Encouraging Kids to Fall Asleep on Their Own: The Timer Method

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End to co-sleeping

It’s a familiar scene to many parents: you finally get your kiddo into bed only for them to come out, over and over again. Or, it’s the middle of the night and you find a kid (or 2) in your bed again. The won’t fall asleep on their own; and the only way they will go to sleep is if you lay with them until they fall asleep. Just like last night, and the night before, and the night before…

Now, before reading further please know I am not on team “co-sleeping is bad.” I am on team “if you don’t want to continue co-sleeping and your child WILL NOT stay in bed without you, then let’s fix it.” If your current situation is working and everyone is happy, GREAT! If you find yourself wanting more sleeping space and your child to consistently fall asleep in their own bed on their own, then let’s figure this out together. 

Intentional vs. Reactive Co-Sleeping

There are two reasons for co-sleeping: intentional and reactive. As I said, if you have decided that co-sleeping is best for your family and you are all happy, then carry-on wise mama with your intentional co-sleeping. Enjoy it and embrace it; after all, we can’t do it all.  But if the co-sleeping is a reaction to anything other than a family-based decision, then it is reactive co-sleeping. And reactive co-sleeping is often something at least 1 or 2 family members are not thrilled about. 

Sometimes there are family difficulties that stem from reactive co-sleeping; alone time with your spouse is consistently interrupted and causes arguments; your child develops trouble doing things on their own that other kids their age have no trouble with; you miss out on weekends with your friends because your kids can’t go to sleep without you; you haven’t slept alone with your spouse in your bed for years; your kid is scared to go in the basement without you or use the bathroom with the door closed (or scared to go anywhere without you); family members and babysitters are reluctant to care for your children overnight because of the difficulty with bedtime; and so on.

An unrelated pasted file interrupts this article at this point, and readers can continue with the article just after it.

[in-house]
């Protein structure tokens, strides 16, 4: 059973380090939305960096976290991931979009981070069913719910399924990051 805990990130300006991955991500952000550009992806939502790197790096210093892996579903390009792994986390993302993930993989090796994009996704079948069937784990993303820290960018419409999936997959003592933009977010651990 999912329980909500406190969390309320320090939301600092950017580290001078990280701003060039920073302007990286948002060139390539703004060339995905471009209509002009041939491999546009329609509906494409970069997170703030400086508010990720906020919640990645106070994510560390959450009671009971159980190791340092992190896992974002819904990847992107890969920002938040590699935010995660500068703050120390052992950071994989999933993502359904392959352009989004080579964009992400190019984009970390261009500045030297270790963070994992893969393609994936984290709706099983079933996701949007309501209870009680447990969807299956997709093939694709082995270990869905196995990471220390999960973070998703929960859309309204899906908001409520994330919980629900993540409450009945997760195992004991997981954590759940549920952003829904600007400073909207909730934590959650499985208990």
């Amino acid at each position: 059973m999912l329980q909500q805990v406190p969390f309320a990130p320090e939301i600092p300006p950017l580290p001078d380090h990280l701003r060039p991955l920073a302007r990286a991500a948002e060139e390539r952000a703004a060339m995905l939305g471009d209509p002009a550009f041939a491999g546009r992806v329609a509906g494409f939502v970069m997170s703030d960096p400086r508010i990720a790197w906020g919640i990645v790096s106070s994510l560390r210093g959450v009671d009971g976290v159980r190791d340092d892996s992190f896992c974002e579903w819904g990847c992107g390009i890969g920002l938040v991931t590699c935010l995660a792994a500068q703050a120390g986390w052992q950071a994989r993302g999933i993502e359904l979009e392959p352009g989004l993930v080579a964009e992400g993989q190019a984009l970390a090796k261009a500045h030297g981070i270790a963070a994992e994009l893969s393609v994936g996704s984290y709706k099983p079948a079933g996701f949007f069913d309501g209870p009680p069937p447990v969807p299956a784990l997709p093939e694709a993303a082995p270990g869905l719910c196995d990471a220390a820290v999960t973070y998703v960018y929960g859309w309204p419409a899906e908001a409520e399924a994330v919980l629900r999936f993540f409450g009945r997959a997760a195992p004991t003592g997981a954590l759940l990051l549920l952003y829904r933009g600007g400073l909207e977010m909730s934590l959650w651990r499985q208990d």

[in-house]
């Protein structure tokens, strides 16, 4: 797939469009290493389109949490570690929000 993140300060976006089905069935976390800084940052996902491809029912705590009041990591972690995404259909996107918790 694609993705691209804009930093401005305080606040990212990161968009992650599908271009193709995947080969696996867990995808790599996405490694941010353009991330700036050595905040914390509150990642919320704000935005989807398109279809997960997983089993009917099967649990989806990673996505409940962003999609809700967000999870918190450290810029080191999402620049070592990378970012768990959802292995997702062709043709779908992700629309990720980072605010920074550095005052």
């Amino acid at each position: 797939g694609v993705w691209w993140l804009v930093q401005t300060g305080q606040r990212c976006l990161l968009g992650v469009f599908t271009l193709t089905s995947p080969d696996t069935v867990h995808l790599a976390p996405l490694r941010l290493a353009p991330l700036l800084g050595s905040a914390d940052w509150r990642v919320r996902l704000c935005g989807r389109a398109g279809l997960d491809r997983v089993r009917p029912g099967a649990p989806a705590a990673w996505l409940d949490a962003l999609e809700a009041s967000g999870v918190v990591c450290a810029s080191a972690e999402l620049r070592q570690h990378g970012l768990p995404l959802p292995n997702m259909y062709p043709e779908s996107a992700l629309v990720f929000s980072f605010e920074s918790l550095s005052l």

If a child over 3 years of age doesn’t have control of a few basic needs that they can meet intrinsically, life can be scary. Sleep is a basic need that children should become more independent with and more confident in their ability to manage as they age. This doesn’t mean we don’t help guide and structure their independent sleep and routines

If you feel you must control the exact number of hours of sleep your child MUST get, then your super-smart and intuitive kid will likely recognize this and use it to lure you into lying with them until they fall asleep. They’ll come out of their bed 100 times until you are so concerned about the amount of sleep they’re not getting, that you’ll lay with them.

The same is true for the reverse: The same intuitive, energy-reading kids will be able to see when you’ve personally hit a wall and can no longer go without your own sleep, and know they can crawl into your bed. Both are reactive reasons to co-sleep.  

The Timer Method

Rather than repeatedly walking your child back to their room every time they come out (which, let’s admit, can be A LOT), let’s try another strategy. Let’s create success by EMPOWERING kids to fall asleep on their own. No, I’m not talking about making your kid cry. I don’t want your kid to be scared; I don’t want any kid to be scared. But I do want to EMPOWER kids by helping them see that their own bed in their own house is SAFE. How can they feel safe anywhere if they cannot feel safe at home with their entire family safe inside? This is a place where they can be empowered. 

So if your kid comes out of the their bed many times or they just can’t fall asleep in their own bed without a person near them, let’s help them create success by beating them to the connection they are seeking. 

Step 1:

Pick a time when you don’t have a lot of night activities or travels going on. Set a timer for the “under” (how long your kid your kid can stay in their bed before they get out). It might be one minute, or it might be 5 minutes. Set the timer where the child can see it. Depending on the child’s age, you could use a kitchen timer, or a visual timer.